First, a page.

On this episode of the Mr Barton Maths Podcast I spoke to Tom Francome.
Tom became lecturer in secondary mathematics at the University of Birmingham after teaching in Birmingham schools for a number of years, most notably as Head of Mathematics at Kings Norton Girls’ School. He developed an innovative approach with his department teaching mathematics to mixed-attainment groups, recognised nationally and winning the TES Award for ‘Maths Team of the Year 2015’. Tom is interested in all aspects of educational research but in particular equitable approaches to teaching mathematics and the development of expertise. Tom is currently conducting PhD research into the nature of practising in mathematics.
I have been wanting to get Tom on the show for ages. If I were to pick one work to describe Tom, it would be “deep”. He is one of those people who never take things on face-value. He is able to cut through the noise and ask pertinent, challenging questions. As you will hear in this interview, this can be quite difficult, when the person on the receiving end of these pertinent, challenging questions is me!
So, in a wide ranging conversation,we discussed the following things, and plenty more besides:
- First, given the length of Tom’s answers, I might be in breach of the Trade Descriptions Act in calling my first set of questions Speed Dating – but the tangents Tom goes off on are brilliant.
- Tom then takes us through his fascinating career, with ups and downs that many will relate to
- Then we get to Tom’s favourite failure, and as a warning for the emotionally included amongst us, there is a story in there that genuinely brought a tear to my eye
- And then we focus in on Tom’s work with novice teachers – what difficulties do they face, how does Tom help them overcome them, and what advice does Tom have for teachers who work with novice teachers either as mentors or in supporting observations.
- The insight Tom shares into lesson observations and subsequent feedback I found particularly illuminating.
- Tom picks out a brilliant Big 3.
- And as an incentive to stick around right to the end of the conversation, Tom says possibly the most ridiculous thing I have ever heard about how he plans lessons.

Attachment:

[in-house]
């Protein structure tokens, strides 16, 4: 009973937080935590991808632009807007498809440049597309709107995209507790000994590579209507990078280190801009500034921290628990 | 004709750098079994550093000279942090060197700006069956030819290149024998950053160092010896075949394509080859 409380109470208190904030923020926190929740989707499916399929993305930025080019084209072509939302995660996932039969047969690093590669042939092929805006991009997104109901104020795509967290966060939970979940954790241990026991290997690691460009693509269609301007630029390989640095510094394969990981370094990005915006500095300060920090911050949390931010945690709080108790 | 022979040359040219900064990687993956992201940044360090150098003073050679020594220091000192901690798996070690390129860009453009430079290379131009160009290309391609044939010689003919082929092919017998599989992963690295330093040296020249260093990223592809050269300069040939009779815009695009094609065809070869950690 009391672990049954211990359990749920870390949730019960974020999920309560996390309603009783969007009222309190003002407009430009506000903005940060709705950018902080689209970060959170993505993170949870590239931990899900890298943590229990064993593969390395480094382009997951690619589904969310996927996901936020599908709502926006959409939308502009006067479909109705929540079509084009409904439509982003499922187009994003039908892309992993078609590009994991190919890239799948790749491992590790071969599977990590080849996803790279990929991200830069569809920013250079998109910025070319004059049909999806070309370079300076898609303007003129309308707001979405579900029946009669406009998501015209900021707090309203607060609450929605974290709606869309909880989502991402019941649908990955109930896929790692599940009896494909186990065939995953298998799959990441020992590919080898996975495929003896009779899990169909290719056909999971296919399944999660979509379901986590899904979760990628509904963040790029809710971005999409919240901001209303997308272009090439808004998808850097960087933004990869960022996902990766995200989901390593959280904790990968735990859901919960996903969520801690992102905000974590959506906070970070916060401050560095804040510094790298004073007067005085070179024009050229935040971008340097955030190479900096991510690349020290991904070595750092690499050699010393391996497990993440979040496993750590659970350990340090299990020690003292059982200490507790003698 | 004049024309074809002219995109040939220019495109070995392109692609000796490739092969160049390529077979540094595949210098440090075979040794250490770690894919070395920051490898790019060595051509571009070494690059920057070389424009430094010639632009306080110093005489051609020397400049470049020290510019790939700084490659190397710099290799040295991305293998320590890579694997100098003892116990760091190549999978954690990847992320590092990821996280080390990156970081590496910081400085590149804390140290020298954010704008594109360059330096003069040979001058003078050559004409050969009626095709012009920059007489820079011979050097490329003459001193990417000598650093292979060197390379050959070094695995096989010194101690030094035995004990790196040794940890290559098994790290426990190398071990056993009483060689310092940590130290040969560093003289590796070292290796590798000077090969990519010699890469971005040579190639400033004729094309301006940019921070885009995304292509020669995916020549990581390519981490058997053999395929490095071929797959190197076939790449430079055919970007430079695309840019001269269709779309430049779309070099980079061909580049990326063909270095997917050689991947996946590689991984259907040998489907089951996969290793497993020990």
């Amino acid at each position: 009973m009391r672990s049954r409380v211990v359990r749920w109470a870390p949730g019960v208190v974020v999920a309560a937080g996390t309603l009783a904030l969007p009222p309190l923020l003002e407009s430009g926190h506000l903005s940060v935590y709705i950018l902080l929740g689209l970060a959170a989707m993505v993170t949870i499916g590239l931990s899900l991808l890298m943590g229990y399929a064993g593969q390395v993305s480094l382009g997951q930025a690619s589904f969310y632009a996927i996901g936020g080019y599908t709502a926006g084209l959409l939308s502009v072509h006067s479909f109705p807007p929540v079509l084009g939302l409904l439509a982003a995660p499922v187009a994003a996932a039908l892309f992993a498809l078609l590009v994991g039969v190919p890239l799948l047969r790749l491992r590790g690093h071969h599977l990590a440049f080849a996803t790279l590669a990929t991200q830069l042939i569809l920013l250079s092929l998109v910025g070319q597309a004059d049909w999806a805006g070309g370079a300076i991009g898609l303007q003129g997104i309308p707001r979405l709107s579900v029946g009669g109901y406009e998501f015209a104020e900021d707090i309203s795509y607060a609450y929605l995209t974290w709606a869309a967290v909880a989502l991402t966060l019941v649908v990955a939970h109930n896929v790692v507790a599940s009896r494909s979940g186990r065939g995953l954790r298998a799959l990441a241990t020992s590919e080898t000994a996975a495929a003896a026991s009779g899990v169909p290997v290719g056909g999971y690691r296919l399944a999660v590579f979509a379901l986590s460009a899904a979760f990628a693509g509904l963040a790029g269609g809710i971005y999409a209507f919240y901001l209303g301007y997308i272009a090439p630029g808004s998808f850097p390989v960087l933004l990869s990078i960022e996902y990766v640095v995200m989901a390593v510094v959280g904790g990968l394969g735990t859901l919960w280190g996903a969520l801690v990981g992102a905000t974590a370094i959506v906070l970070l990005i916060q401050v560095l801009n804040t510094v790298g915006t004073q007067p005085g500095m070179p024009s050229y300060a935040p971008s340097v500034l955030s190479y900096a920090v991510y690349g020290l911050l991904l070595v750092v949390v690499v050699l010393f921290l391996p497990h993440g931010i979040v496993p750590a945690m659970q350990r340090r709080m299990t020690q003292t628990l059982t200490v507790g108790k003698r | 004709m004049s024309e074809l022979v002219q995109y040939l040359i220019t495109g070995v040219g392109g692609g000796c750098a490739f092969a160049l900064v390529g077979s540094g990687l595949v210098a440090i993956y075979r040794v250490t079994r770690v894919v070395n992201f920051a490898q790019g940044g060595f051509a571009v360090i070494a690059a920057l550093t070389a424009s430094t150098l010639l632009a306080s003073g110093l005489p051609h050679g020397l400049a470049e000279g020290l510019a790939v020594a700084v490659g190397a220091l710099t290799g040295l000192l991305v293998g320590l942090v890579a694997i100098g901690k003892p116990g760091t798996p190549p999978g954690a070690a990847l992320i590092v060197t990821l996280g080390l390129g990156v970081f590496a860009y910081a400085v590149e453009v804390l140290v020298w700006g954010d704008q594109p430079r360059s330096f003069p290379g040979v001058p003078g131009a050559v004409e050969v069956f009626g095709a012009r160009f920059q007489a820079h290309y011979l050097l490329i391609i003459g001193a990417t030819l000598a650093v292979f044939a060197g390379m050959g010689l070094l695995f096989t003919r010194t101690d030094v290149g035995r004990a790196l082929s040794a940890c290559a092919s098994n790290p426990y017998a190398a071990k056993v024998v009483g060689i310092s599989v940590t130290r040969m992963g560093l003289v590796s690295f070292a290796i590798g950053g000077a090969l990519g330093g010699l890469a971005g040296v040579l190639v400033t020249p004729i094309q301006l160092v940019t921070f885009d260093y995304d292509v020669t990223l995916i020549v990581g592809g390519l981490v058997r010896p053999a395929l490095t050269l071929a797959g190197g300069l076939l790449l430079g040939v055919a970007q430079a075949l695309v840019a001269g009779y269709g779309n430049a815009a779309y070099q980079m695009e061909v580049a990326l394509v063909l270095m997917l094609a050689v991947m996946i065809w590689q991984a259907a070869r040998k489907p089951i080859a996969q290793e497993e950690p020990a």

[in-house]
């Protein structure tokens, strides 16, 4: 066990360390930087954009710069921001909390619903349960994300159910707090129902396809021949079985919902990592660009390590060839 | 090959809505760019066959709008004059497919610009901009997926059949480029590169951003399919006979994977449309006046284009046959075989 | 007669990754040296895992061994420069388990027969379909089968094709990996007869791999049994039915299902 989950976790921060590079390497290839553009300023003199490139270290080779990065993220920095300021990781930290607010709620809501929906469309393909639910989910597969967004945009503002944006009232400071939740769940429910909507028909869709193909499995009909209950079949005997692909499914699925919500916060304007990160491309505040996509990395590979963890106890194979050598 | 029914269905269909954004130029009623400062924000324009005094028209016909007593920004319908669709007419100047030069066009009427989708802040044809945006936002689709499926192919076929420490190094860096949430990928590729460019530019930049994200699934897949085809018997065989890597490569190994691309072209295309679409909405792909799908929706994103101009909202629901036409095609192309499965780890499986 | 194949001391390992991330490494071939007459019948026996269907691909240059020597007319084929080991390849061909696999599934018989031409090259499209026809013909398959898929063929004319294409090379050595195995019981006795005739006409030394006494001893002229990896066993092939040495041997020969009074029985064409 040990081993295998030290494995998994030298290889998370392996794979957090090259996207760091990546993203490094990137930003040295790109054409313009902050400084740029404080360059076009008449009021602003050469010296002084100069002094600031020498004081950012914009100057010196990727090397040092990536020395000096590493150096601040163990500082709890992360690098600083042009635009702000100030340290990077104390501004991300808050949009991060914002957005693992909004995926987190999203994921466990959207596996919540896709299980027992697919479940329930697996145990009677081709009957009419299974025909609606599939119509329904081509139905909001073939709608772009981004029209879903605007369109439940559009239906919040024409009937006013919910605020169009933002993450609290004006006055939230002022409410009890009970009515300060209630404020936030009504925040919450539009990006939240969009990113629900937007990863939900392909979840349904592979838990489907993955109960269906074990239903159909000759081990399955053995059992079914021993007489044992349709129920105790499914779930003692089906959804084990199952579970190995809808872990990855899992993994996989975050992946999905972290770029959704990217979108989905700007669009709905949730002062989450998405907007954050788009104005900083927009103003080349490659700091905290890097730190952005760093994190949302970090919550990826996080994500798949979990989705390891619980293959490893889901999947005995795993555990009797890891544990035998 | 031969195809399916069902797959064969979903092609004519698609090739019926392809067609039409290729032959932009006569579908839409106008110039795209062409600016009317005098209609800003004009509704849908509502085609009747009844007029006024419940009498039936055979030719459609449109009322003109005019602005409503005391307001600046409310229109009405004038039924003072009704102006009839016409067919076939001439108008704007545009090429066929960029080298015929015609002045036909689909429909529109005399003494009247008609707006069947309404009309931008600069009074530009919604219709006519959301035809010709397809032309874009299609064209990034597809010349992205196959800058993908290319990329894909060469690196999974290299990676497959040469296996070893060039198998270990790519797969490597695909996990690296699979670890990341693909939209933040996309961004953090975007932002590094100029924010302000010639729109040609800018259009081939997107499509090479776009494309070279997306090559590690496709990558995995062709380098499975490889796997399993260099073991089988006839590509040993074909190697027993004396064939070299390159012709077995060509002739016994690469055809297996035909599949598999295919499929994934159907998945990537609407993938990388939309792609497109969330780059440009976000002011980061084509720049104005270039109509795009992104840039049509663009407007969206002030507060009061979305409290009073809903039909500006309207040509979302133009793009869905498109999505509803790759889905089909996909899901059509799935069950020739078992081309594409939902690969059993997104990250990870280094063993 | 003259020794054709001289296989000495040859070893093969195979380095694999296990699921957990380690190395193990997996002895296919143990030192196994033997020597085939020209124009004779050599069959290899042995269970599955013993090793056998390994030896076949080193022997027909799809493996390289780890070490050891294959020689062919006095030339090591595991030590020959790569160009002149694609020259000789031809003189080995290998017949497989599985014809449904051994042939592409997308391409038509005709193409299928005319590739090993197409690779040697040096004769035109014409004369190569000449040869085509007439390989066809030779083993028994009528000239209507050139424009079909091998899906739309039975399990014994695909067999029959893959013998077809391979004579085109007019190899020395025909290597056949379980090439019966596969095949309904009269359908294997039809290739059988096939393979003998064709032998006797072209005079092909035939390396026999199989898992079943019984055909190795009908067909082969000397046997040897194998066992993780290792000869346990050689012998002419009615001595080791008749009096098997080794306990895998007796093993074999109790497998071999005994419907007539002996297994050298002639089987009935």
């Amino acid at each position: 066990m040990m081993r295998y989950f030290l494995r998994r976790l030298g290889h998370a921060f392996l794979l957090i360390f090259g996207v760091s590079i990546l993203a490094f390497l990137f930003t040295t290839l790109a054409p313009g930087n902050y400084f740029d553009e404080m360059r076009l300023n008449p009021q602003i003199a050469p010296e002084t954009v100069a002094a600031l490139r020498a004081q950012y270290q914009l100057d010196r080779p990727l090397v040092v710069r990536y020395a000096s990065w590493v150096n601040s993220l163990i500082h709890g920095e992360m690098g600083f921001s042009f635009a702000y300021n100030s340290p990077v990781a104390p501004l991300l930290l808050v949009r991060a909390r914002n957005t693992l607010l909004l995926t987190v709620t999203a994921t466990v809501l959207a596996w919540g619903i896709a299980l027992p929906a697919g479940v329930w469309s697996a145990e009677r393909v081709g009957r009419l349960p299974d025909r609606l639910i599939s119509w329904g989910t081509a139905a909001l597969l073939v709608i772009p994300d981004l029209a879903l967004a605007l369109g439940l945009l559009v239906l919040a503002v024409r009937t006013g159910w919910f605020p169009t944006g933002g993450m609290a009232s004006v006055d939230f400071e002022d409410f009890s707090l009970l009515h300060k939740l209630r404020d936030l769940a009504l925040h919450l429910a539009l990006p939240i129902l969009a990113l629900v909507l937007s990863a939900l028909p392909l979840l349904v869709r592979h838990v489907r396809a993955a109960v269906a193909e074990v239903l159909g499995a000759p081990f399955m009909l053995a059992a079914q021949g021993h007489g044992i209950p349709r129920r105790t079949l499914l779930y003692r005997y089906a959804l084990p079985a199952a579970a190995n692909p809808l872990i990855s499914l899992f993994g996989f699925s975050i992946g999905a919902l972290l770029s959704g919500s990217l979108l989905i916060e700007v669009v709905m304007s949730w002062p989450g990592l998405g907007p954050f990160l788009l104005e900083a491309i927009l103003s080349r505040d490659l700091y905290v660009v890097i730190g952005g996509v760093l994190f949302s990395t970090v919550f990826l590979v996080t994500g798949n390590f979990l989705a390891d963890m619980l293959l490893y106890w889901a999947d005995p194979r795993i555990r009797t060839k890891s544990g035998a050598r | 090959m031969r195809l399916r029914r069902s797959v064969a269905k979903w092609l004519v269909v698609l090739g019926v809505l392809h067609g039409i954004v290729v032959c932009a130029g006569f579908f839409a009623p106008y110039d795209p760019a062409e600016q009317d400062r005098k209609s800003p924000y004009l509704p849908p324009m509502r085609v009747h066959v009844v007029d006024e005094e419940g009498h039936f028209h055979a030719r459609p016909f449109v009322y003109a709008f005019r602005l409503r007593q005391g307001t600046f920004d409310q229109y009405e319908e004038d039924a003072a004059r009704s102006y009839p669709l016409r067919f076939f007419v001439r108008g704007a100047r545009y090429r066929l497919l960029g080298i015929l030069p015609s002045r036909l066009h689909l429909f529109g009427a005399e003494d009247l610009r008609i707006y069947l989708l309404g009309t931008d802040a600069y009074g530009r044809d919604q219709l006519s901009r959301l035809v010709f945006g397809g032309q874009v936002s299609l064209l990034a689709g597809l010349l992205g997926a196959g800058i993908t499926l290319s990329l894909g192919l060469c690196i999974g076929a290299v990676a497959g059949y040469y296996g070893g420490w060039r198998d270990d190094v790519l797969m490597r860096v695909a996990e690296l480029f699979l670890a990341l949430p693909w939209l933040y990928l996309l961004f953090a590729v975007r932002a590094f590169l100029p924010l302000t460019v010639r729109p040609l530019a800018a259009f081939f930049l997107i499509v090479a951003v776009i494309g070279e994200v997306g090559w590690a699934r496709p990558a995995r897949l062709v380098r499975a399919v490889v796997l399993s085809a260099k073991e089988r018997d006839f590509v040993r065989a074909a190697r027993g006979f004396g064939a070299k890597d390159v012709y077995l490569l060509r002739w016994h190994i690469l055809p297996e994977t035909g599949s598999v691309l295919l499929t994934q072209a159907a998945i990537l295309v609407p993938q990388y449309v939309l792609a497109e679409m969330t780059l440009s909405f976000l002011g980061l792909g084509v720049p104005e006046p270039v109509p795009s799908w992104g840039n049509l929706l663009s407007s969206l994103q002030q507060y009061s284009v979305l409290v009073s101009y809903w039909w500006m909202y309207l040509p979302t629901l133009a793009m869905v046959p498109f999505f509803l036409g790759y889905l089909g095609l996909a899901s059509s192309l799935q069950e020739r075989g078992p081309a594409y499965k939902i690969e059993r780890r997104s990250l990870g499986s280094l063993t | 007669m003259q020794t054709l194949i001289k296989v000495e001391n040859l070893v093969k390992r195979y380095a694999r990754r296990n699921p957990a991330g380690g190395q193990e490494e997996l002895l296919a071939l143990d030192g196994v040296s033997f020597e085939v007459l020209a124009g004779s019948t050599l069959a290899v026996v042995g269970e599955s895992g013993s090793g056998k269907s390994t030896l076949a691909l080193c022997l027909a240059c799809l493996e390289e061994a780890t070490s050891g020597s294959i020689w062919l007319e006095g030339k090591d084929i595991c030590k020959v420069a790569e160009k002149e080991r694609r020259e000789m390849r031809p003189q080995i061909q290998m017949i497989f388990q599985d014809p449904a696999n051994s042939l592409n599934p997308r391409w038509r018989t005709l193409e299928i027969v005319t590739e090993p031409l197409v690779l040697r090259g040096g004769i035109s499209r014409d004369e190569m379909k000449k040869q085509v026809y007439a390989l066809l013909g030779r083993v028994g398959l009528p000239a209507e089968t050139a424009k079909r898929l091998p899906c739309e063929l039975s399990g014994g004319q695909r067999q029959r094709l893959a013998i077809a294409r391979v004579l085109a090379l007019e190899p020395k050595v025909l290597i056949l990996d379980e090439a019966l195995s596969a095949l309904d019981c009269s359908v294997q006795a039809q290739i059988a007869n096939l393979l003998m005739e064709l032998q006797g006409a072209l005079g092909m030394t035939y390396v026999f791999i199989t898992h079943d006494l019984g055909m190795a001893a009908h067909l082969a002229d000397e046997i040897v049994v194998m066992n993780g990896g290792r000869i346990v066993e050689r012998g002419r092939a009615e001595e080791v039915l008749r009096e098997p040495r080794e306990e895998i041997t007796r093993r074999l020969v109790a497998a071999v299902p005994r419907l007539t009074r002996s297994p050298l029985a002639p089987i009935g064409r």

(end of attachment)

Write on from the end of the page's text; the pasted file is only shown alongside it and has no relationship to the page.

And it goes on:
Now, at risk of taking a peak behind the curtain of the inner-workings of the podcast, I always send my guests a set of bullet-points containing the key areas I want to talk about and some key questions I will ask. I did the same with Tom, sending him around 20 questions in total. After nearly 3 hours, we got through 4 of them. But rarely have I learned more from a conversation, or enjoyed myself more.
Fortunately, I have locked Tom into a golden-handcuffs deal to return to the show later in 2020 to talk about the other areas on my list: teaching mixed-attainment, leading a maths department, and making the practice of mathematics as effective as possible. Stay tuned!
On Twitter, Tom is: @TFrancome
Tom kindly shared a selection of his lessons planned on Excel(!):
Tom Francome’s Big 3:
1. Prestage, S. and Perks, P. (2001) Adapting and extending secondary mathematics activities: New tasks for old. Routledge.
2. Hewitt, D. (1994) The principle of economy in the learning and teaching of mathematics. Open University.
BONUS: Foster, C. (2018) ‘Developing mathematical fluency: comparing exercises and rich tasks’, Educational Studies in Mathematics, 97(2), pp. 121-141. This and more can be found here
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Thanks so much for listening, and I really hope you enjoy the show!
One thought on “#096 Tom Francome: Supporting novice teachers, planning lessons and… Excel!”
Thank you both for a very insightful three plus hours 🙂
I am finishing my teacher training this week and listening to your conversation allowed me to think back on my trainee year. I can very much relate to Tom’s feedback from lesson observations comment, I remember all too well very detailed comments from one of my host teachers during the first placement, which I found helpful and overwhelming at the same time! And then overthinking what my mentor thought about my lesson during second placement when none or very limited feedback was given outside of the formal lesson observation.